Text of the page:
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Of the noble gases, only krypton, xenon, and radon have been found to make compounds.
There are two ways for an atom that does not have an octet of valence electrons to obtain an octet in its outer shell. One way is the transfer of electrons between two atoms until all atoms have octets. Because some atoms will lose electrons and some atoms will gain electrons, there is no overall change in the number of electrons, but individual atoms acquire a nonzero electric charge. Those that lose electrons become positively charged, and those that gain electrons become negatively charged. Charged atoms are called ionsA charged atom.. Because opposite charges attract (while like charges repel), these oppositely charged ions attract each other, forming ionic bondsAn attraction between oppositely charged ions.. The resulting compounds are called ionic compoundsA compound formed with an ionic bond. and are the primary subject of this chapter.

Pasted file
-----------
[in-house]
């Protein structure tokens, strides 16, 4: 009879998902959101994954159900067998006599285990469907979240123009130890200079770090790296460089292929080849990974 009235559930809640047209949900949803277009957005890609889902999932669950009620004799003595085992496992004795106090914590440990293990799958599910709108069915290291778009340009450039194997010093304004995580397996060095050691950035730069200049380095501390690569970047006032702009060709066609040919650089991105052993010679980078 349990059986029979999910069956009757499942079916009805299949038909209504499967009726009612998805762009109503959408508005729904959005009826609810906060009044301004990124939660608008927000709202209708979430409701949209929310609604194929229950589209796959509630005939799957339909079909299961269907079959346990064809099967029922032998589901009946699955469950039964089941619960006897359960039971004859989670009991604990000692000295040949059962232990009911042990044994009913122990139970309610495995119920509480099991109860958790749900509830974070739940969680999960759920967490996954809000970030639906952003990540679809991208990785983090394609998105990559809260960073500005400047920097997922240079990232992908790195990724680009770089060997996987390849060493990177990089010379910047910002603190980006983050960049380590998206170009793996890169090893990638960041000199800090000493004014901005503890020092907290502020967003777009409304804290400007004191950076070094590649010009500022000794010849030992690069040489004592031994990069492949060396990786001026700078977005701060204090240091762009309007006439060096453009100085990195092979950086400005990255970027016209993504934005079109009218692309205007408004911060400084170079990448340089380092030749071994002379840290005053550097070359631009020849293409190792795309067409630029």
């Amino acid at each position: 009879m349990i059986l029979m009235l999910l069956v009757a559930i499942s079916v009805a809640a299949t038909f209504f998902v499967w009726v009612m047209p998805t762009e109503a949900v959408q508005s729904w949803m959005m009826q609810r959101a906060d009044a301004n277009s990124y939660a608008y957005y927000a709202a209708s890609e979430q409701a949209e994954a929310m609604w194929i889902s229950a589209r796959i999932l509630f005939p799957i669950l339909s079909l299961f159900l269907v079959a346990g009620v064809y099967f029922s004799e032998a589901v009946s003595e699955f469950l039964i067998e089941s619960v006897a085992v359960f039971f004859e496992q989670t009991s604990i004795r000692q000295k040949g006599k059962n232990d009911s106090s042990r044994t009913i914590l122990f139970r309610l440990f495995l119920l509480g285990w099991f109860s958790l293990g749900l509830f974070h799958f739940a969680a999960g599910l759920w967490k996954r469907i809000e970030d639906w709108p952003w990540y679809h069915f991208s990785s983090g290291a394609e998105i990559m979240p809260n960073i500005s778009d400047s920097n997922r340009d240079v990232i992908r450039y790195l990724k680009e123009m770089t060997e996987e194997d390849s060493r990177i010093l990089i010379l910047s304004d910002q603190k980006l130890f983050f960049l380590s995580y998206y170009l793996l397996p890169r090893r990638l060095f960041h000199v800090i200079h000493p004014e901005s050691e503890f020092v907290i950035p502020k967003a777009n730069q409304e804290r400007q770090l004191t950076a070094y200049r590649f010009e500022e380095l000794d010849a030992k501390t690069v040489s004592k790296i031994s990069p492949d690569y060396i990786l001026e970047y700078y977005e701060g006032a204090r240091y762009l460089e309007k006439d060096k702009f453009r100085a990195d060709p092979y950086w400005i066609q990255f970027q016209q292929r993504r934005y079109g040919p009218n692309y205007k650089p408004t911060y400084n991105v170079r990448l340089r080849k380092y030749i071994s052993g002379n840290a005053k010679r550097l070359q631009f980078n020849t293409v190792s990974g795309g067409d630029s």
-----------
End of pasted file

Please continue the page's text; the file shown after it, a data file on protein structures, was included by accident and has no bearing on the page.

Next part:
The second way for an atom to obtain an octet of electrons is by sharing electrons with another atom. These shared electrons simultaneously occupy the outermost shell of more than one atom. The bond made by electron sharing is called a covalent bond. Covalent bonding and covalent compounds will be discussed in Chapter 4 'Covalent Bonding and Simple Molecular Compounds'.
Despite our focus on the octet rule, we must remember that for small atoms, such as hydrogen, helium, and lithium, the first shell is, or becomes, the outermost shell and hold only two electrons. Therefore, these atoms satisfy a “duet rule” rather than the octet rule.
Iodine Valence Electrons Number
A sodium atom has one valence electron. Do you think it is more likely for a sodium atom to lose one electron or gain seven electrons to obtain an octet?
Although either event is possible, a sodium atom is more likely to lose its single valence electron. When that happens, it becomes an ion with a net positive charge. This can be illustrated as follows:
|Sodium atom||Sodium ion|